Field designs play an important role from early stages of breeding that involve testing of a large number of genotypes for selection of few elite genotypes at later stages. Thus selection of an appropriate field designs is critical for efficient and optimal utilization of resources, while ensuring identification of best possible genetic combinations in breeding programs. Multi-environment testing is adopted for development of superior genotypes adapted to a wide range of environmental conditions. Participatory plant breeding has gained significance as it allows selection of genotypes for specific adaptation rather than for broad spatial adaptation (Ceccarelli et al., 2007; Vindhiyavarman et al., 2010) and it is particularly important in developing countries as it also paves way to adoption of new improved varieties. In countries like India, Vietnam, Indonesia, and African countries, lack of adoption of new varieties has been a major bottleneck to improved groundnut yields.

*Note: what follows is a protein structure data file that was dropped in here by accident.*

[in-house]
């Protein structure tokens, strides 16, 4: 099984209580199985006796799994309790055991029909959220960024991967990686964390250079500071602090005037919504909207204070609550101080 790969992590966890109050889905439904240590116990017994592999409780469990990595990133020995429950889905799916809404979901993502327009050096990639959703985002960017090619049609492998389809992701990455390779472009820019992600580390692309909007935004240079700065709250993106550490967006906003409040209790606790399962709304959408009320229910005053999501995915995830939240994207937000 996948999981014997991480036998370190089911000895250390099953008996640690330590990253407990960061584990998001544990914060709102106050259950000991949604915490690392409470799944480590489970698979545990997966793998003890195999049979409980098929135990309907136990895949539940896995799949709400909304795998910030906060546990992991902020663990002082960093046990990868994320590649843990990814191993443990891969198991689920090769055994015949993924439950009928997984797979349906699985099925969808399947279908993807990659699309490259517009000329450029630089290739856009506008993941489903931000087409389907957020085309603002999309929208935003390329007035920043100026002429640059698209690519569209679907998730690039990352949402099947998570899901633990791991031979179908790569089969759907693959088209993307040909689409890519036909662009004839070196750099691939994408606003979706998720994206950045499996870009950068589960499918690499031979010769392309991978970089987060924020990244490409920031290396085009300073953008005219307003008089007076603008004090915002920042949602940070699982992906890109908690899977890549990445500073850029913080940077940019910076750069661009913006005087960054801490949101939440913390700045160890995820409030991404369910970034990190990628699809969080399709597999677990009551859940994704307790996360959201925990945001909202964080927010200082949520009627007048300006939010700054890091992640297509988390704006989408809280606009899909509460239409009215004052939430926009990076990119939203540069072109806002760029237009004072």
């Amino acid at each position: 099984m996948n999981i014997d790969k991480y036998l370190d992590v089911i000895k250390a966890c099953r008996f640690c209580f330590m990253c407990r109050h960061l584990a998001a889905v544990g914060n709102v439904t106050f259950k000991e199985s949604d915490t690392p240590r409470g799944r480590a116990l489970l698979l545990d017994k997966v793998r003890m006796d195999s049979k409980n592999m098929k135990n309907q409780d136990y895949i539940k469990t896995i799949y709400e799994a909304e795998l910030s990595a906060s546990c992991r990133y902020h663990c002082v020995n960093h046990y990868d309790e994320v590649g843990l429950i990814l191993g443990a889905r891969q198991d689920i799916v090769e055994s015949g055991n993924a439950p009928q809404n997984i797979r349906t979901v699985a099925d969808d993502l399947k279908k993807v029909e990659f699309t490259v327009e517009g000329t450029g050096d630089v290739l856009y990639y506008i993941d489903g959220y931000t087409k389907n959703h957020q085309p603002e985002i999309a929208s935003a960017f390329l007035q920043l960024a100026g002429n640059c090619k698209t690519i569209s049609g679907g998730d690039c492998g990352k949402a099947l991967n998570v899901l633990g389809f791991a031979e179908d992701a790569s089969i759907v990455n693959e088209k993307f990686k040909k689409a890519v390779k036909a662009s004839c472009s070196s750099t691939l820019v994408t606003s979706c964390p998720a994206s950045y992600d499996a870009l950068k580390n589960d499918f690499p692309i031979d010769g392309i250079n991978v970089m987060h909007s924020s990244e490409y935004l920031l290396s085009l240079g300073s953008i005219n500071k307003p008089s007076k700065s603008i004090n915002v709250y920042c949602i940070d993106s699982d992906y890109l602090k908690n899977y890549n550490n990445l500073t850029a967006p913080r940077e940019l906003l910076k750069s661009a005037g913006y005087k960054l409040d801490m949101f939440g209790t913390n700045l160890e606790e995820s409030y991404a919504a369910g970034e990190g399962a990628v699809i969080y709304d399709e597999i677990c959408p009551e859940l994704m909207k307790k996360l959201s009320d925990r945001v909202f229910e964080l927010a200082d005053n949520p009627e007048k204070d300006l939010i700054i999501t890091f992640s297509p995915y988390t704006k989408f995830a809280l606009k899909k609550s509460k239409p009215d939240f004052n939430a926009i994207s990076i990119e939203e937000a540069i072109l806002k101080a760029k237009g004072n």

Reliable and repeatable phenotyping remains the key to the success of any crop improvement program whether following conventional or molecular breeding approach. Several critical decisions in the process of breeding rely on results obtained from phenotyping. Phenotyping is important, first to identify a suitable source/donor for the trait, and second for selection and advancing the plants/progenies through the generations in the breeding cycles. Selecting a plant/progeny with desired combination of traits and rejecting the undesirable remains a challenging task in breeding programs as selections have to be exercised on a large number of plants/progenies with due consideration to a large number of traits simultaneously. Often, targeting multiple traits in breeding programs is limited by the challenges posed by simultaneous phenotyping for multiple traits. While in some cases it may not be feasible in others, though feasible, imposed screen for one trait may have confounding effect(s) on the other. For instance, our experience in foliar fungal disease screening nursery has shown that the rust pathogen, being obligate in nature, fails to establish and survive on leaf tissues that are already dead following leaf spot pathogen infection. As a consequence the plants infected with LLS pathogen will record low levels of rust infection and may get selected although the reason of low infection is other than resistance in this case. Another major pitfall in phenotyping is the proportion of chance escapes that get selected and hence the reliability and reproducibility are critical for a phenotyping procedure.